, Volume 159, Issue 2, pp 215–233 | Cite as

Imagination and immortality: thinking of me



Recent work in developmental psychology indicates that children naturally think that psychological states continue after death. One important candidate explanation for why this belief is natural appeals to the idea that we believe in immortality because we can’t imagine our own nonexistence. This paper explores this old idea. To begin, I present a qualified statement of the thesis that we can’t imagine our own nonexistence. I argue that the most prominent explanation for this obstacle, Freud’s, is problematic. I go on to describe some central features of contemporary cognitive accounts of the imagination, and I argue that these accounts provide an independently motivated explanation for the imaginative obstacle. While the imaginative obstacle does not dictate a belief in immortality, it does, I maintain, facilitate such a belief.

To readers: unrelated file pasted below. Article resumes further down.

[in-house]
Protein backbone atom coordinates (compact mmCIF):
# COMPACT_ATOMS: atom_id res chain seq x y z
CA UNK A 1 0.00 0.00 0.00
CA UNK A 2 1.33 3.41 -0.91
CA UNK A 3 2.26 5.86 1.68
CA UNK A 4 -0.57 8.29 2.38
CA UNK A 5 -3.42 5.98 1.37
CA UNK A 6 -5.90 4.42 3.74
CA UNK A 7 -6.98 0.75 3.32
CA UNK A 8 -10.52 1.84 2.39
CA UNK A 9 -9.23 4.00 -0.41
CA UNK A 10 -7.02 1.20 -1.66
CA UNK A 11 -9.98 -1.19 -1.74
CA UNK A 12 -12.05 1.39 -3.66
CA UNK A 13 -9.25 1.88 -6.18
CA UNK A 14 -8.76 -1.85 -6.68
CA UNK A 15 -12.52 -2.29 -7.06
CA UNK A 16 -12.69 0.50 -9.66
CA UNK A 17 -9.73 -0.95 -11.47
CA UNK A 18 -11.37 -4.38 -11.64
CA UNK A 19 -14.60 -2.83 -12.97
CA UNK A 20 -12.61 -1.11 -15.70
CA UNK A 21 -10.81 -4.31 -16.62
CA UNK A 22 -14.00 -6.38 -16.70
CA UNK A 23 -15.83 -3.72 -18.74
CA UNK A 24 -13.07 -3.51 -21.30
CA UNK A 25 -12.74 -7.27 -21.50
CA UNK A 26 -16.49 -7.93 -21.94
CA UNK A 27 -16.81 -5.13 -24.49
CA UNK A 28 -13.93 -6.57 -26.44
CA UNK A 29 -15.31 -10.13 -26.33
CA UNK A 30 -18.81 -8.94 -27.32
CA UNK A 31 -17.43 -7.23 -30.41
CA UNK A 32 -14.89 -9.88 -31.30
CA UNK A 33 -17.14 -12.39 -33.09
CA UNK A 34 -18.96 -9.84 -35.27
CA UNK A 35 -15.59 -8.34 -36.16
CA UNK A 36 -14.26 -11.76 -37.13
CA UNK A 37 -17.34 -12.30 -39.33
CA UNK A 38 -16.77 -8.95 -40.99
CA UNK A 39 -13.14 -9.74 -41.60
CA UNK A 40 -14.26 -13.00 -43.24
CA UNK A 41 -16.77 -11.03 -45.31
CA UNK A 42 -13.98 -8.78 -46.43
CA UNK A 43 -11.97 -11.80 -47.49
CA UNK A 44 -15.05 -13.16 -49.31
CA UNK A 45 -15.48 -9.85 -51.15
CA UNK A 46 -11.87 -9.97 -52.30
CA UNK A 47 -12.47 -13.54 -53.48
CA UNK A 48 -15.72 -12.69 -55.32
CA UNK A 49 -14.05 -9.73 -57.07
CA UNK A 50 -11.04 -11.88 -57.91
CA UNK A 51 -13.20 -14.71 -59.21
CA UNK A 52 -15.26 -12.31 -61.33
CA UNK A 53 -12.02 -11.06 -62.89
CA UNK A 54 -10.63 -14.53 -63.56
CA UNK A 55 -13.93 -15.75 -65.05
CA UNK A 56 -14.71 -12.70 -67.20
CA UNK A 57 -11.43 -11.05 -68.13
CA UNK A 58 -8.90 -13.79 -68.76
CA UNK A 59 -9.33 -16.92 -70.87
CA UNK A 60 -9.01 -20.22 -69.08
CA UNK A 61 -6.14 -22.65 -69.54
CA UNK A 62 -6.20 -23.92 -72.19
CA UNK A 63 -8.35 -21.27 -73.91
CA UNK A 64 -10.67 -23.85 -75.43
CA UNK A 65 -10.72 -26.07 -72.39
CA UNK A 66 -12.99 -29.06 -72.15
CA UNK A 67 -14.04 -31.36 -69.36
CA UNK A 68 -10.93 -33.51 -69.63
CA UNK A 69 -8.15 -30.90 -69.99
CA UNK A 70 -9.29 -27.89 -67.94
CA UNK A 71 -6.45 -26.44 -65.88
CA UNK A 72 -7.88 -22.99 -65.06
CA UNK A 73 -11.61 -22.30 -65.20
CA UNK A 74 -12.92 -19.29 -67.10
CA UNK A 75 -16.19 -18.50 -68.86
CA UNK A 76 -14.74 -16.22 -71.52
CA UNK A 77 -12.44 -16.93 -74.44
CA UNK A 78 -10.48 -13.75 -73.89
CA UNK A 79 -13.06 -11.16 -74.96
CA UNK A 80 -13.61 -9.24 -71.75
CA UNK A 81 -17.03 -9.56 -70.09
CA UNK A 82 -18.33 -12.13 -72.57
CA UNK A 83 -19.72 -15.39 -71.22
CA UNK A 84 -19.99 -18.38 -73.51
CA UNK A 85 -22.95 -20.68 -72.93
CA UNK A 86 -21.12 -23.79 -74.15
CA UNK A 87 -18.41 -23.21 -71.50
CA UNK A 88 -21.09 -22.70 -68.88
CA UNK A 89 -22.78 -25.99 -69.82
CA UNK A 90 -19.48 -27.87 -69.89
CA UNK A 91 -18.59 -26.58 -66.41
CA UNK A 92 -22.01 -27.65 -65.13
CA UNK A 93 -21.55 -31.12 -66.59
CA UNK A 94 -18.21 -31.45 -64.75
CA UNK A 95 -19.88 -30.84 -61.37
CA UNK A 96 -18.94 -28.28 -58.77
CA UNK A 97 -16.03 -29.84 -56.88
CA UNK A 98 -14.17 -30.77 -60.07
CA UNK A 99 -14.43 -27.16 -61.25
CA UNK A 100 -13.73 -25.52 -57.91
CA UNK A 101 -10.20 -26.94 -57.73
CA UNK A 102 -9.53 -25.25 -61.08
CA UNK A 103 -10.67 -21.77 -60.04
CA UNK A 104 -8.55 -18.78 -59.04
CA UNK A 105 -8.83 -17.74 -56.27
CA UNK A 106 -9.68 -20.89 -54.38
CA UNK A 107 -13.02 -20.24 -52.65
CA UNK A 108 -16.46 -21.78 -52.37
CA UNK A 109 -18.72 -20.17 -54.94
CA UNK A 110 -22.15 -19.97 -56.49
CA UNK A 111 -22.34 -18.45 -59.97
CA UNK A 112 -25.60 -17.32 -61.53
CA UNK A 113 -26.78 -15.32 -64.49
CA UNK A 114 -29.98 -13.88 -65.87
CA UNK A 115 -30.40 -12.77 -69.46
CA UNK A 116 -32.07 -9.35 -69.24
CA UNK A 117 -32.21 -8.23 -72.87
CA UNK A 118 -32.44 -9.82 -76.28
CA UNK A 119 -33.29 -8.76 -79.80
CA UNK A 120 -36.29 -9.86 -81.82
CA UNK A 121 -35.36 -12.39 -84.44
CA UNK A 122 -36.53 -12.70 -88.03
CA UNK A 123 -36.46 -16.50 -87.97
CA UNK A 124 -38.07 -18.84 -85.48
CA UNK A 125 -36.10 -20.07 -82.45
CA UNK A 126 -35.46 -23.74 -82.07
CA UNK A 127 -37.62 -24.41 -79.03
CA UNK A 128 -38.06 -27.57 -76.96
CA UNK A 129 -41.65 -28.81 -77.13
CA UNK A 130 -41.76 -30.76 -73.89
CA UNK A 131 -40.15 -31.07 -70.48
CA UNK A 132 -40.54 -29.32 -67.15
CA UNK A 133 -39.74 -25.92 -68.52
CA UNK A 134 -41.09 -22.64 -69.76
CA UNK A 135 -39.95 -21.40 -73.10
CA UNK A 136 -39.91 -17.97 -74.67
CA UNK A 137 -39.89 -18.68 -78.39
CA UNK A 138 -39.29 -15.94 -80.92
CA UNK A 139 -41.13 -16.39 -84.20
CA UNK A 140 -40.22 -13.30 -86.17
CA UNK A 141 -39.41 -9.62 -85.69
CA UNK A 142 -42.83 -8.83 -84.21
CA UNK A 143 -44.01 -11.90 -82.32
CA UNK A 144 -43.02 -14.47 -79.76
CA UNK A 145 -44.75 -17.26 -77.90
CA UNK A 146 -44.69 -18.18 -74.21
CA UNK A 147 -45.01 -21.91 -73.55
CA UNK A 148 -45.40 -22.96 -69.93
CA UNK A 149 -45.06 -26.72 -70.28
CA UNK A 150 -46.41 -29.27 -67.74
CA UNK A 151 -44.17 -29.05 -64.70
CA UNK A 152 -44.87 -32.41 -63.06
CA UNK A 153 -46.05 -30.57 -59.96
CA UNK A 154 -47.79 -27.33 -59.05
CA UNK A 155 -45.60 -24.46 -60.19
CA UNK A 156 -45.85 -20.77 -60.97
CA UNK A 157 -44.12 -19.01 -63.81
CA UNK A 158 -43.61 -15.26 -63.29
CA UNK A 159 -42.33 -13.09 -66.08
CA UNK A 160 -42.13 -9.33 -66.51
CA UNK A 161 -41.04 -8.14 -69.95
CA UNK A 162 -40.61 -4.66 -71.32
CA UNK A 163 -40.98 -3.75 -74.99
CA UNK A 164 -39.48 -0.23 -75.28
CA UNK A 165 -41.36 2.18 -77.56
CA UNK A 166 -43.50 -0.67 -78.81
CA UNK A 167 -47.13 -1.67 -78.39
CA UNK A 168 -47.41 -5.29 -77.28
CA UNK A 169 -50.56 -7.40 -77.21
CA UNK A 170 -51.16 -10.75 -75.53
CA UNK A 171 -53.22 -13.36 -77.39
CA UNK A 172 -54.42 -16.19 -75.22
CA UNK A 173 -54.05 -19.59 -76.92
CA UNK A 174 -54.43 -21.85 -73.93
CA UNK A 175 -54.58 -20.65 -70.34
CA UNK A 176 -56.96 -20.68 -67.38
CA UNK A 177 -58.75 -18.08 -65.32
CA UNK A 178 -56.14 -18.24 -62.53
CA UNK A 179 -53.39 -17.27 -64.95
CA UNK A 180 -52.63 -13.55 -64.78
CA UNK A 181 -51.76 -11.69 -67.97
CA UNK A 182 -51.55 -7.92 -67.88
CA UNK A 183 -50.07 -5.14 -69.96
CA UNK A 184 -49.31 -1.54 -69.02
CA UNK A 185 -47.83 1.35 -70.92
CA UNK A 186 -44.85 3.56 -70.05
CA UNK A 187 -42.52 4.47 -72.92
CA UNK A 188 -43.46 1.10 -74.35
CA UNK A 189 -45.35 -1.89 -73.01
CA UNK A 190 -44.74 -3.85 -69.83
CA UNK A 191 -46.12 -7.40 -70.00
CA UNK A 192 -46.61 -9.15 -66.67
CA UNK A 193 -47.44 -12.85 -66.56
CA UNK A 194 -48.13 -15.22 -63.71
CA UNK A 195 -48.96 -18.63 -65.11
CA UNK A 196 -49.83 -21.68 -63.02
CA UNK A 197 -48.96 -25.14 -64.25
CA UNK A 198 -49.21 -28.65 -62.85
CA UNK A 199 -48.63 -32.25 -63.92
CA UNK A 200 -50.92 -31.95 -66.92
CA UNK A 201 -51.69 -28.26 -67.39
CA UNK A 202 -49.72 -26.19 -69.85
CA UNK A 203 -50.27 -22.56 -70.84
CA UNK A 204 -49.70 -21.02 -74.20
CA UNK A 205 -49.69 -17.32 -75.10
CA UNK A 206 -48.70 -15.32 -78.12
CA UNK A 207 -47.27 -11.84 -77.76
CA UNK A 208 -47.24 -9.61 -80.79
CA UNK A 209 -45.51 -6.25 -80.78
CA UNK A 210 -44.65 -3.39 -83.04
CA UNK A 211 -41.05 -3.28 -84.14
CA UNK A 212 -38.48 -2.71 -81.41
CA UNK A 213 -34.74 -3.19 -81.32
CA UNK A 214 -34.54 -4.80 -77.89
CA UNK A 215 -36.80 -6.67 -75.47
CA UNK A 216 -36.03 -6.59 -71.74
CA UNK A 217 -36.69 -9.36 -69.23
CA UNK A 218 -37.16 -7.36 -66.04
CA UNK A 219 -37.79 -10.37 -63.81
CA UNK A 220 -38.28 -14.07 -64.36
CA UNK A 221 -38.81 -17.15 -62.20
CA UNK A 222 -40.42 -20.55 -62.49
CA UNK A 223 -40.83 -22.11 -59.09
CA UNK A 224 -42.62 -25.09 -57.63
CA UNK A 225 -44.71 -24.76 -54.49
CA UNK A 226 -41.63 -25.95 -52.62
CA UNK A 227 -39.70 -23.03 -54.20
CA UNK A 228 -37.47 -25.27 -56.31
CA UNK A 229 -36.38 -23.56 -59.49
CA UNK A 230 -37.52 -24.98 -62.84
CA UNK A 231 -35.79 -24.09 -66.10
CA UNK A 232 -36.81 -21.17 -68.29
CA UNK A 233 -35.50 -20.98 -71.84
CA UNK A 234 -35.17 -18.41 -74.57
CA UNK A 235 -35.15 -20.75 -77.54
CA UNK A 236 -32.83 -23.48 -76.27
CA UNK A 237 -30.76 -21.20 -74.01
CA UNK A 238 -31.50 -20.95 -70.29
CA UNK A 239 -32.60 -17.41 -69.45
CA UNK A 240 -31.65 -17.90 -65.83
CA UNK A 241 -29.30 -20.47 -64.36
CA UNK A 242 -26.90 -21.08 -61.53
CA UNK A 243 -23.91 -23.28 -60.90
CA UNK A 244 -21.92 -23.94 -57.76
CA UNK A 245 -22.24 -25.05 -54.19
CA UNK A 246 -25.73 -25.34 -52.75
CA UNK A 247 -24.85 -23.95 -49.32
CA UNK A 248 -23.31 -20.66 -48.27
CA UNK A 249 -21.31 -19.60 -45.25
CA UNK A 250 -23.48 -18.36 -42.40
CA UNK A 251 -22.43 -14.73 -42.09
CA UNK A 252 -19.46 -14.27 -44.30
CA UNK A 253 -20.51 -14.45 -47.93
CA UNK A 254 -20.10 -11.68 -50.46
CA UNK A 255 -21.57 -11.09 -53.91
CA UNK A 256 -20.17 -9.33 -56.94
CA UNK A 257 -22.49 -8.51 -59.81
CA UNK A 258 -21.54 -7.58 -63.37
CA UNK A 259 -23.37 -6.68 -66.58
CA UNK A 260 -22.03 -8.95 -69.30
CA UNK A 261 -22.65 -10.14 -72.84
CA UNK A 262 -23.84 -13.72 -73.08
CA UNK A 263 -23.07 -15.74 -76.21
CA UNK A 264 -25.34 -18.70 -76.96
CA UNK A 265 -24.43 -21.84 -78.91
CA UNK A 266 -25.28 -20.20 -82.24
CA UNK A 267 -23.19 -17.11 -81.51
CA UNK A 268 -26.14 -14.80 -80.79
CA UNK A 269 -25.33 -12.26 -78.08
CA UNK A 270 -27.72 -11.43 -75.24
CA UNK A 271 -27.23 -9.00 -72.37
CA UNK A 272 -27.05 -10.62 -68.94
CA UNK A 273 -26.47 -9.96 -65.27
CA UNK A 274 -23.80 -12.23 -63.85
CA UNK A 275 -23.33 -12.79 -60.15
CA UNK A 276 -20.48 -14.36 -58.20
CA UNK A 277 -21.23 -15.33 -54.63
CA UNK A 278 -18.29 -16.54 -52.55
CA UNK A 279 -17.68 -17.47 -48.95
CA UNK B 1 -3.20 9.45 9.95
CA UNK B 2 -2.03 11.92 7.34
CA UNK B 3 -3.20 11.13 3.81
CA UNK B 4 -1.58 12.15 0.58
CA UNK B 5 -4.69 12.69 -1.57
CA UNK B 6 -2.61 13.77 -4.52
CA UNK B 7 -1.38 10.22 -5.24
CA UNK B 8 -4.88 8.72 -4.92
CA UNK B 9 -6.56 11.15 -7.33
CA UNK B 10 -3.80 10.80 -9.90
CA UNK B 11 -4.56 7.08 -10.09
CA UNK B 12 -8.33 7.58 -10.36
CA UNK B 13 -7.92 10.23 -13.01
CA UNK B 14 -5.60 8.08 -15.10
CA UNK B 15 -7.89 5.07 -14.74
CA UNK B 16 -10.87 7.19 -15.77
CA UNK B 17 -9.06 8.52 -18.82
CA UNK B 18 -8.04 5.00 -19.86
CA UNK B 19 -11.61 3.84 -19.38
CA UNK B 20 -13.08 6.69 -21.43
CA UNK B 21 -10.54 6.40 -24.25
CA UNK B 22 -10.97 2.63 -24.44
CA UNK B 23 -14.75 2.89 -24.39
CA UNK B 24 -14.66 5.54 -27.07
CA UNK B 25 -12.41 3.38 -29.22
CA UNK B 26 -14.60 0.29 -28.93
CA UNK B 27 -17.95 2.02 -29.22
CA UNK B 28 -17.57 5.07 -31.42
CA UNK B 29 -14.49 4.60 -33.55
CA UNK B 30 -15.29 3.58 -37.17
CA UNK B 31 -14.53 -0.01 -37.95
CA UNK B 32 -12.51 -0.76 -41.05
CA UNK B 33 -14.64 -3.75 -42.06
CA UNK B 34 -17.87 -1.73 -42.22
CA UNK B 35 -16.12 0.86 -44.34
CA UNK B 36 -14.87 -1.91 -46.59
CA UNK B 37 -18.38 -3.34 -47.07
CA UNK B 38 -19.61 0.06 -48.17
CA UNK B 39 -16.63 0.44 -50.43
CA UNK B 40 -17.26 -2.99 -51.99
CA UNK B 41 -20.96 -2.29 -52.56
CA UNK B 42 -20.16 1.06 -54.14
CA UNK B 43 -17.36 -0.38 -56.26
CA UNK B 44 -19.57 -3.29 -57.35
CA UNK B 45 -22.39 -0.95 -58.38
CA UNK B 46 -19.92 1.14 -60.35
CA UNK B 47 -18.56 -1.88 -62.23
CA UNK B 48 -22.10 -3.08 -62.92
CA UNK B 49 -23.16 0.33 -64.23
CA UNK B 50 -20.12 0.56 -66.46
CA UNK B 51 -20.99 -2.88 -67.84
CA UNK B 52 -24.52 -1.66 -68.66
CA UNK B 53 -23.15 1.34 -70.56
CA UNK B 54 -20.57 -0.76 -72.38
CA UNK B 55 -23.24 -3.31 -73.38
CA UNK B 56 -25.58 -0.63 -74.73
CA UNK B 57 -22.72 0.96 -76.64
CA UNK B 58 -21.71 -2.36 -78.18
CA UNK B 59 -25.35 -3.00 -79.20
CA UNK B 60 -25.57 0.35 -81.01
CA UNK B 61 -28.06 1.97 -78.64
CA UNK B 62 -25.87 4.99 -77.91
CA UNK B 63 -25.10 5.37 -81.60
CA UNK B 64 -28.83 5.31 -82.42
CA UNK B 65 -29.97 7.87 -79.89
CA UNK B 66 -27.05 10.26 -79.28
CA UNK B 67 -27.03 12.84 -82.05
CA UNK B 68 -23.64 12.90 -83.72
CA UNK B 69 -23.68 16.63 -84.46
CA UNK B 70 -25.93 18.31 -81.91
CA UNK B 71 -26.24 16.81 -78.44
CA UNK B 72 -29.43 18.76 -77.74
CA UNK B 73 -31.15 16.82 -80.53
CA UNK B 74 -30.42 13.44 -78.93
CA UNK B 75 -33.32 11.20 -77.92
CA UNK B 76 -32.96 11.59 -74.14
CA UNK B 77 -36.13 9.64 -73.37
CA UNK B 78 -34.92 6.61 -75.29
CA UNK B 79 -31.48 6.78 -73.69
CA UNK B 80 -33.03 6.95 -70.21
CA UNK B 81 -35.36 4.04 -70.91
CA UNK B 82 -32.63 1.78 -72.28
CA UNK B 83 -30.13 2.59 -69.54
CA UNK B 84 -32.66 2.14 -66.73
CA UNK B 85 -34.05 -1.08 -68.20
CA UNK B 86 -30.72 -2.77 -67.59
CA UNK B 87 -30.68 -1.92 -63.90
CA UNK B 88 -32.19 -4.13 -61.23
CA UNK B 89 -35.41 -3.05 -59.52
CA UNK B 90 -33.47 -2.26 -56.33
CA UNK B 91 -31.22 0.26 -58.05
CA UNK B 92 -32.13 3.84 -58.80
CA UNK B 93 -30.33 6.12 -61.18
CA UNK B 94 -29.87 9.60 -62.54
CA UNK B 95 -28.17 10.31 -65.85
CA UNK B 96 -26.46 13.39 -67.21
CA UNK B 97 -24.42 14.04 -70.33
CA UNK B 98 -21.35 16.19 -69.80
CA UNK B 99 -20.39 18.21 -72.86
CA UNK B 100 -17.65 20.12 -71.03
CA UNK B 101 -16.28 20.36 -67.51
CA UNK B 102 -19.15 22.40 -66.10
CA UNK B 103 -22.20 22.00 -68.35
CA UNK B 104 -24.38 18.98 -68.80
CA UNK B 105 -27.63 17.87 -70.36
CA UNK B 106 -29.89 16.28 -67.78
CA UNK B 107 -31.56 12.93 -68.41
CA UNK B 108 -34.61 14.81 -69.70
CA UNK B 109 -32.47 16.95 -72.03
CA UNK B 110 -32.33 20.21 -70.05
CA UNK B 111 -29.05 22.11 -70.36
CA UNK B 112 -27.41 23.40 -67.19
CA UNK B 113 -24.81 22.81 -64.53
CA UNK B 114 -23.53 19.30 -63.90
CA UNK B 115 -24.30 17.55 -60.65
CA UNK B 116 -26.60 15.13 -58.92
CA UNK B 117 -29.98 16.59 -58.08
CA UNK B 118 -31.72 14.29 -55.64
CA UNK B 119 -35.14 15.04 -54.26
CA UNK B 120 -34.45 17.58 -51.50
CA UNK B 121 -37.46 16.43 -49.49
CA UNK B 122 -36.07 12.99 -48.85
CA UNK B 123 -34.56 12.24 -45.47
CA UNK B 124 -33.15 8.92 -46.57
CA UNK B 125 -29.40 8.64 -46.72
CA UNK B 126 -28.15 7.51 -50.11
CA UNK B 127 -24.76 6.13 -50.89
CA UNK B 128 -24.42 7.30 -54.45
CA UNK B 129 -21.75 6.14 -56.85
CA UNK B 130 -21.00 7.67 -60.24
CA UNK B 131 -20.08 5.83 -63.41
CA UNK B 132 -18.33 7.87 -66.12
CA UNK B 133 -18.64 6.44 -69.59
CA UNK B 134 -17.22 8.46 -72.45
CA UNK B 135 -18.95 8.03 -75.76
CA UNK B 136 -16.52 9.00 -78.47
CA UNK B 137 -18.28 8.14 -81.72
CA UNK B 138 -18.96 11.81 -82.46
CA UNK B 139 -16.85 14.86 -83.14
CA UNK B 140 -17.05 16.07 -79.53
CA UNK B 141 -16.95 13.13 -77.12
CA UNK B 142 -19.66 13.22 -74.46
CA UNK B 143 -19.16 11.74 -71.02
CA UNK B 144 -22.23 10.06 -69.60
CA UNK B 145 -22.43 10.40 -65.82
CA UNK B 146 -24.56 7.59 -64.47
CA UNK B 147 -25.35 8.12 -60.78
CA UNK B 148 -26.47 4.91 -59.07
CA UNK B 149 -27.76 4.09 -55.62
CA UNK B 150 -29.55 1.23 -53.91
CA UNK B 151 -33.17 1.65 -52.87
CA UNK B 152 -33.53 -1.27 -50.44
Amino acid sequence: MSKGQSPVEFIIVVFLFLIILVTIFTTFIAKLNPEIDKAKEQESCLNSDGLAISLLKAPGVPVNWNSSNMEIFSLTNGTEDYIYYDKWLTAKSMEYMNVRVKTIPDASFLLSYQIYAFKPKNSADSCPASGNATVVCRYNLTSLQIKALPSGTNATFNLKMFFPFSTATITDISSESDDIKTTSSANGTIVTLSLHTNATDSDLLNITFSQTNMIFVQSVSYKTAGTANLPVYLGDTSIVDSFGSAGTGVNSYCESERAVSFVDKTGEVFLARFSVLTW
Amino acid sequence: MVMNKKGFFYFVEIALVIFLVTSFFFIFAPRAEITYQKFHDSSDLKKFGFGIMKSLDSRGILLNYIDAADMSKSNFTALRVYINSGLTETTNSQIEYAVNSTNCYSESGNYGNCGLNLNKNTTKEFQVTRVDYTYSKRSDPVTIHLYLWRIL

Afterlife beliefs Death Imagination Immortality Self 


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© Springer Science+Business Media B.V. 2007

Authors and Affiliations

  1. 1.Department of PhilosophyUniversity of ArizonaTucsonUSA

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